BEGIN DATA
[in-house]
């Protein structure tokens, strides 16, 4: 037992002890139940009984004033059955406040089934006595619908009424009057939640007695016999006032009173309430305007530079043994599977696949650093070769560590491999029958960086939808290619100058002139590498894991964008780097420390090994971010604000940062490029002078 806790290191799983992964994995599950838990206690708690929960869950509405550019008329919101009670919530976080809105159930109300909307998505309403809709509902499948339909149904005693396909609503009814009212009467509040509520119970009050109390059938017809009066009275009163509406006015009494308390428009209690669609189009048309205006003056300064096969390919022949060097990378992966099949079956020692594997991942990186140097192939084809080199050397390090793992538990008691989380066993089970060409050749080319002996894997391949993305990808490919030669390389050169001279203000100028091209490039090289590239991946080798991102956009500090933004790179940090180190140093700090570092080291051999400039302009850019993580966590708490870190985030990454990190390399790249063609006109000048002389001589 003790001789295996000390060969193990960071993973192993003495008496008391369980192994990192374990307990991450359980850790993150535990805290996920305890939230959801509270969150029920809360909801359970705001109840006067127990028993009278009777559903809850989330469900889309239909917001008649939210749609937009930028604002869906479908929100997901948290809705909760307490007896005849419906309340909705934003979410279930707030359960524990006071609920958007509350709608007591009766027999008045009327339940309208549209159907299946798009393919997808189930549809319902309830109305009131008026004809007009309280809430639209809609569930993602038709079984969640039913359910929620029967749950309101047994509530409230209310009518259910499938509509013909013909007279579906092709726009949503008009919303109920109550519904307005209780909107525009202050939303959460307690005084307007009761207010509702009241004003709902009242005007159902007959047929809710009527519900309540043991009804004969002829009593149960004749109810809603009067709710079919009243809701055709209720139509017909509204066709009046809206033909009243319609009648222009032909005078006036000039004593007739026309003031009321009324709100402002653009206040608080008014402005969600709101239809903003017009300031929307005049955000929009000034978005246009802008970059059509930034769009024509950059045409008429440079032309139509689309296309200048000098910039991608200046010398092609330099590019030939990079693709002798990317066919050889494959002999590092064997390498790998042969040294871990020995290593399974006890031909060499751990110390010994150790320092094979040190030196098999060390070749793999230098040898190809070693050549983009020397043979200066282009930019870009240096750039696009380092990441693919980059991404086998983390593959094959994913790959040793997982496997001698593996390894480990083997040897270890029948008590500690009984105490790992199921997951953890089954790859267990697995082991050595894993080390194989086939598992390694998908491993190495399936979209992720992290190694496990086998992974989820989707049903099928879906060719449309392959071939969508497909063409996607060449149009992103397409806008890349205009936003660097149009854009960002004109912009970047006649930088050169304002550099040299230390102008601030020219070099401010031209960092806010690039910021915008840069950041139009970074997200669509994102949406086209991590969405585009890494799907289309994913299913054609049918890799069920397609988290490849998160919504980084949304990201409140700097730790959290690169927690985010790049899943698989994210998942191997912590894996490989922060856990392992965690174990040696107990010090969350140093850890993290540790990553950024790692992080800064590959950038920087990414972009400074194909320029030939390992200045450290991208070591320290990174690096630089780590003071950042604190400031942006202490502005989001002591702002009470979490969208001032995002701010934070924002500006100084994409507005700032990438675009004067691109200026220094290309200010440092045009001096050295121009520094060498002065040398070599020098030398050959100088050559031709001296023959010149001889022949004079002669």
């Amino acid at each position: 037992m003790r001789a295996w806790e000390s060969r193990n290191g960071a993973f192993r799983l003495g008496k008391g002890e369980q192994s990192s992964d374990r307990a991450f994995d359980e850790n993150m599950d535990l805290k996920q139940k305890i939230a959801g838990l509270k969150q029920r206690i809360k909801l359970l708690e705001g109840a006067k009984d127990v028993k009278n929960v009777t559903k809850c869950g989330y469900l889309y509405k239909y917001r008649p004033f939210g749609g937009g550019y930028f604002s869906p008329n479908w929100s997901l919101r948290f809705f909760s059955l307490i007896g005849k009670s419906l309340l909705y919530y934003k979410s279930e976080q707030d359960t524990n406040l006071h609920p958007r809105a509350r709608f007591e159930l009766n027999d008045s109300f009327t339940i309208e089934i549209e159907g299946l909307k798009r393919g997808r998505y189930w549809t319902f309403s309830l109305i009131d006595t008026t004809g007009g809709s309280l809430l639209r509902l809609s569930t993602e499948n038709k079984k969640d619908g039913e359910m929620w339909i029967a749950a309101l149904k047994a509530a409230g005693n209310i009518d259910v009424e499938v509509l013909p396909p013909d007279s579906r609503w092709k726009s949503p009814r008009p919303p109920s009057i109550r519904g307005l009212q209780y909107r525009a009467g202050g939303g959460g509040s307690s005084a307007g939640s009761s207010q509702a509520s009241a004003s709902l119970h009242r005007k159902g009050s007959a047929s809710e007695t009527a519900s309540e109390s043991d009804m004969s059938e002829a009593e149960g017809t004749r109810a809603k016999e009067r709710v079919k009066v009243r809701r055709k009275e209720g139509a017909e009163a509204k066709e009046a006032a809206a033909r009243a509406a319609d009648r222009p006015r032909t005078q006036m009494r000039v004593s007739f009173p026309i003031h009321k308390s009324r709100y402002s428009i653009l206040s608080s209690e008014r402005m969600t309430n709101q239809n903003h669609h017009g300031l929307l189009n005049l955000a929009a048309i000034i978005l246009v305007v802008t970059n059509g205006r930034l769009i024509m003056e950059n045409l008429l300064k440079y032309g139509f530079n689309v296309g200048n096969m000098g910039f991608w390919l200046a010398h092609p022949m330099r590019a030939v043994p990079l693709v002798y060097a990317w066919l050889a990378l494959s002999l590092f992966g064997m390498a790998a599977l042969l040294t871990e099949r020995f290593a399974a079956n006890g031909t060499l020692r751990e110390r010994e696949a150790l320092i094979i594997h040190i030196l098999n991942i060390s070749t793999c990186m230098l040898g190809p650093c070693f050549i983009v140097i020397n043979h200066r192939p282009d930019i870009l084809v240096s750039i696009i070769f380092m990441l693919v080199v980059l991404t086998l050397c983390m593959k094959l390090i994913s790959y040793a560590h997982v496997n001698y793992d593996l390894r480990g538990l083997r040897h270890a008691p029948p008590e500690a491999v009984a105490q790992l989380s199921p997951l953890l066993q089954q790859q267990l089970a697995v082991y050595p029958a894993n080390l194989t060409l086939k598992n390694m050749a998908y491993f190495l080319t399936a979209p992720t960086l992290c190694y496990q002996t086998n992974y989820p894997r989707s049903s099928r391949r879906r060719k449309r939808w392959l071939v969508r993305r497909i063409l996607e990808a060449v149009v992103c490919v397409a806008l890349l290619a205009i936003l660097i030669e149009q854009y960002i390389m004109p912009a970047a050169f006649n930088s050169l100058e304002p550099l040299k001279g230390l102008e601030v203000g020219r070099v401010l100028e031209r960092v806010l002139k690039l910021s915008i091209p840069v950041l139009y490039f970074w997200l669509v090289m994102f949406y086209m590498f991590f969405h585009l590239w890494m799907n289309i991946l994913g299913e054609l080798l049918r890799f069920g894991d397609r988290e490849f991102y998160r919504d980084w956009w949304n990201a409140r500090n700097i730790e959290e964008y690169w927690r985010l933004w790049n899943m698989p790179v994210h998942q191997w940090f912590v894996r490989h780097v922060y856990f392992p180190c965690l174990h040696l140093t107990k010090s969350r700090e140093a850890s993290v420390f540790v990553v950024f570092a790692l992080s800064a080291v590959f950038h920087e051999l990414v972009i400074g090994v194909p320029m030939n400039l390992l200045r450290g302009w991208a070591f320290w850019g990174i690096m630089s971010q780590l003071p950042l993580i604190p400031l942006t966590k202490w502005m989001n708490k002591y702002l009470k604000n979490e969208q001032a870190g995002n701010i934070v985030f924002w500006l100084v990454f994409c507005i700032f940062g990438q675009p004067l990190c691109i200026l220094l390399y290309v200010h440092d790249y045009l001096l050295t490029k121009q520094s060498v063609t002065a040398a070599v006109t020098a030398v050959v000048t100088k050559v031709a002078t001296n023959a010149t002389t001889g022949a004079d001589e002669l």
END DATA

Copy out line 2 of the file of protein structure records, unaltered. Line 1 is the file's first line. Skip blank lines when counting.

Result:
């Protein structure tokens, strides 16, 4: 037992002890139940009984004033059955406040089934006595619908009424009057939640007695016999006032009173309430305007530079043994599977696949650093070769560590491999029958960086939808290619100058002139590498894991964008780097420390090994971010604000940062490029002078 806790290191799983992964994995599950838990206690708690929960869950509405550019008329919101009670919530976080809105159930109300909307998505309403809709509902499948339909149904005693396909609503009814009212009467509040509520119970009050109390059938017809009066009275009163509406006015009494308390428009209690669609189009048309205006003056300064096969390919022949060097990378992966099949079956020692594997991942990186140097192939084809080199050397390090793992538990008691989380066993089970060409050749080319002996894997391949993305990808490919030669390389050169001279203000100028091209490039090289590239991946080798991102956009500090933004790179940090180190140093700090570092080291051999400039302009850019993580966590708490870190985030990454990190390399790249063609006109000048002389001589 003790001789295996000390060969193990960071993973192993003495008496008391369980192994990192374990307990991450359980850790993150535990805290996920305890939230959801509270969150029920809360909801359970705001109840006067127990028993009278009777559903809850989330469900889309239909917001008649939210749609937009930028604002869906479908929100997901948290809705909760307490007896005849419906309340909705934003979410279930707030359960524990006071609920958007509350709608007591009766027999008045009327339940309208549209159907299946798009393919997808189930549809319902309830109305009131008026004809007009309280809430639209809609569930993602038709079984969640039913359910929620029967749950309101047994509530409230209310009518259910499938509509013909013909007279579906092709726009949503008009919303109920109550519904307005209780909107525009202050939303959460307690005084307007009761207010509702009241004003709902009242005007159902007959047929809710009527519900309540043991009804004969002829009593149960004749109810809603009067709710079919009243809701055709209720139509017909509204066709009046809206033909009243319609009648222009032909005078006036000039004593007739026309003031009321009324709100402002653009206040608080008014402005969600709101239809903003017009300031929307005049955000929009000034978005246009802008970059059509930034769009024509950059045409008429440079032309139509689309296309200048000098910039991608200046010398092609330099590019030939990079693709002798990317066919050889494959002999590092064997390498790998042969040294871990020995290593399974006890031909060499751990110390010994150790320092094979040190030196098999060390070749793999230098040898190809070693050549983009020397043979200066282009930019870009240096750039696009380092990441693919980059991404086998983390593959094959994913790959040793997982496997001698593996390894480990083997040897270890029948008590500690009984105490790992199921997951953890089954790859267990697995082991050595894993080390194989086939598992390694998908491993190495399936979209992720992290190694496990086998992974989820989707049903099928879906060719449309392959071939969508497909063409996607060449149009992103397409806008890349205009936003660097149009854009960002004109912009970047006649930088050169304002550099040299230390102008601030020219070099401010031209960092806010690039910021915008840069950041139009970074997200669509994102949406086209991590969405585009890494799907289309994913299913054609049918890799069920397609988290490849998160919504980084949304990201409140700097730790959290690169927690985010790049899943698989994210998942191997912590894996490989922060856990392992965690174990040696107990010090969350140093850890993290540790990553950024790692992080800064590959950038920087990414972009400074194909320029030939390992200045450290991208070591320290990174690096630089780590003071950042604190400031942006202490502005989001002591702002009470979490969208001032995002701010934070924002500006100084994409507005700032990438675009004067691109200026220094290309200010440092045009001096050295121009520094060498002065040398070599020098030398050959100088050559031709001296023959010149001889022949004079002669």